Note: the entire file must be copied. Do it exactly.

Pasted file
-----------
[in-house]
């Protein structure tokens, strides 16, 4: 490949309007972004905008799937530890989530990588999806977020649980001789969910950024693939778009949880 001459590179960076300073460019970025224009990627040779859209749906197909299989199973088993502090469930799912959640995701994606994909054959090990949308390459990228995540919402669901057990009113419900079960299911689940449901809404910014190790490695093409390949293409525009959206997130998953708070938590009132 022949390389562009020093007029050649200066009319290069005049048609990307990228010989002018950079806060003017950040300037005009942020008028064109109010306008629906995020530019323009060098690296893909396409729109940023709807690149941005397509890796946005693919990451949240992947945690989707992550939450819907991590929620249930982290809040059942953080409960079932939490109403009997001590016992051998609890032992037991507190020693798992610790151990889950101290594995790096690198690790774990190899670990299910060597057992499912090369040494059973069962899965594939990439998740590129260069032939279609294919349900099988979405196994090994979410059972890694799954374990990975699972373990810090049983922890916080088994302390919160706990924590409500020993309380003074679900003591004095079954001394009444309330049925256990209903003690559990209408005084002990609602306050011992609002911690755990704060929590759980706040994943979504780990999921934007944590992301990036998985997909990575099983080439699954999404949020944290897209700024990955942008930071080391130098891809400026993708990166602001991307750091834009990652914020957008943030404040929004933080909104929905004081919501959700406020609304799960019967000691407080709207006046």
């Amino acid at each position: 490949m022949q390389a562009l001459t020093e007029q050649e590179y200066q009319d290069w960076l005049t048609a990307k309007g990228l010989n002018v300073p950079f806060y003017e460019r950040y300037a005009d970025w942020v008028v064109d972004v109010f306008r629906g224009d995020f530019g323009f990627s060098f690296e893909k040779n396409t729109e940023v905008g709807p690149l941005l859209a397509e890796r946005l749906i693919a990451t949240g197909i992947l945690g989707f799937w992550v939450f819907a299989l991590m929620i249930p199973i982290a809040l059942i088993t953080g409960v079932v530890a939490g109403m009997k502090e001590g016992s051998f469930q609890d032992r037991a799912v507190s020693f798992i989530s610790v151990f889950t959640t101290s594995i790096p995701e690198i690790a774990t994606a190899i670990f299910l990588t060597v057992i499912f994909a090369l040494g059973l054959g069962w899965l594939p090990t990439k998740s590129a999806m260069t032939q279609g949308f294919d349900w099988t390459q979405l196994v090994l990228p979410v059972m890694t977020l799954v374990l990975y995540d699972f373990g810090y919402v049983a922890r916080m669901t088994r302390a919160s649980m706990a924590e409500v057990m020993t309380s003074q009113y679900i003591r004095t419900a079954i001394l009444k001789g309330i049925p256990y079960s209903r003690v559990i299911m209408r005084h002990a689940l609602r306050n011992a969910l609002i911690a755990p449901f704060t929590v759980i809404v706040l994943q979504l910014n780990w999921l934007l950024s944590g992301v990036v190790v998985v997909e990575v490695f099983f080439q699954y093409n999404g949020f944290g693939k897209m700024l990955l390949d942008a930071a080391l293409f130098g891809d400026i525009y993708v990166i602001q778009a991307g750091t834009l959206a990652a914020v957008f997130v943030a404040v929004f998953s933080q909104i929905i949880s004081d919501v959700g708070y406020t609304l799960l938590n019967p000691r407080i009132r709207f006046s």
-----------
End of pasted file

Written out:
[in-house]
């Protein structure tokens, strides 16, 4: 490949309007972004905008799937530890989530990588999806977020649980001789969910950024693939778009949880 001459590179960076300073460019970025224009990627040779859209749906197909299989199973088993502090469930799912959640995701994606994909054959090990949308390459990228995540919402669901057990009113419900079960299911689940449901809404910014190790490695093409390949293409525009959206997130998953708070938590009132 022949390389562009020093007029050649200066009319290069005049048609990307990228010989002018950079806060003017950040300037005009942020008028064109109010306008629906995020530019323009060098690296893909396409729109940023709807690149941005397509890796946005693919990451949240992947945690989707992550939450819907991590929620249930982290809040059942953080409960079932939490109403009997001590016992051998609890032992037991507190020693798992610790151990889950101290594995790096690198690790774990190899670990299910060597057992499912090369040494059973069962899965594939990439998740590129260069032939279609294919349900099988979405196994090994979410059972890694799954374990990975699972373990810090049983922890916080088994302390919160706990924590409500020993309380003074679900003591004095079954001394009444309330049925256990209903003690559990209408005084002990609602306050011992609002911690755990704060929590759980706040994943979504780990999921934007944590992301990036998985997909990575099983080439699954999404949020944290897209700024990955942008930071080391130098891809400026993708990166602001991307750091834009990652914020957008943030404040929004933080909104929905004081919501959700406020609304799960019967000691407080709207006046």
């Amino acid at each position: 490949m022949q390389a562009l001459t020093e007029q050649e590179y200066q009319d290069w960076l005049t048609a990307k309007g990228l010989n002018v300073p950079f806060y003017e460019r950040y300037a005009d970025w942020v008028v064109d972004v109010f306008r629906g224009d995020f530019g323009f990627s060098f690296e893909k040779n396409t729109e940023v905008g709807p690149l941005l859209a397509e890796r946005l749906i693919a990451t949240g197909i992947l945690g989707f799937w992550v939450f819907a299989l991590m929620i249930p199973i982290a809040l059942i088993t953080g409960v079932v530890a939490g109403m009997k502090e001590g016992s051998f469930q609890d032992r037991a799912v507190s020693f798992i989530s610790v151990f889950t959640t101290s594995i790096p995701e690198i690790a774990t994606a190899i670990f299910l990588t060597v057992i499912f994909a090369l040494g059973l054959g069962w899965l594939p090990t990439k998740s590129a999806m260069t032939q279609g949308f294919d349900w099988t390459q979405l196994v090994l990228p979410v059972m890694t977020l799954v374990l990975y995540d699972f373990g810090y919402v049983a922890r916080m669901t088994r302390a919160s649980m706990a924590e409500v057990m020993t309380s003074q009113y679900i003591r004095t419900a079954i001394l009444k001789g309330i049925p256990y079960s209903r003690v559990i299911m209408r005084h002990a689940l609602r306050n011992a969910l609002i911690a755990p449901f704060t929590v759980i809404v706040l994943q979504l910014n780990w999921l934007l950024s944590g992301v990036v190790v998985v997909e990575v490695f099983f080439q699954y093409n999404g949020f944290g693939k897209m700024l990955l390949d942008a930071a080391l293409f130098g891809d400026i525009y993708v990166i602001q778009a991307g750091t834009l959206a990652a914020v957008f997130v943030a404040v929004f998953s933080q909104i929905i949880s004081d919501v959700g708070y406020t609304l799960l938590n019967p000691r407080i009132r709207f006046s």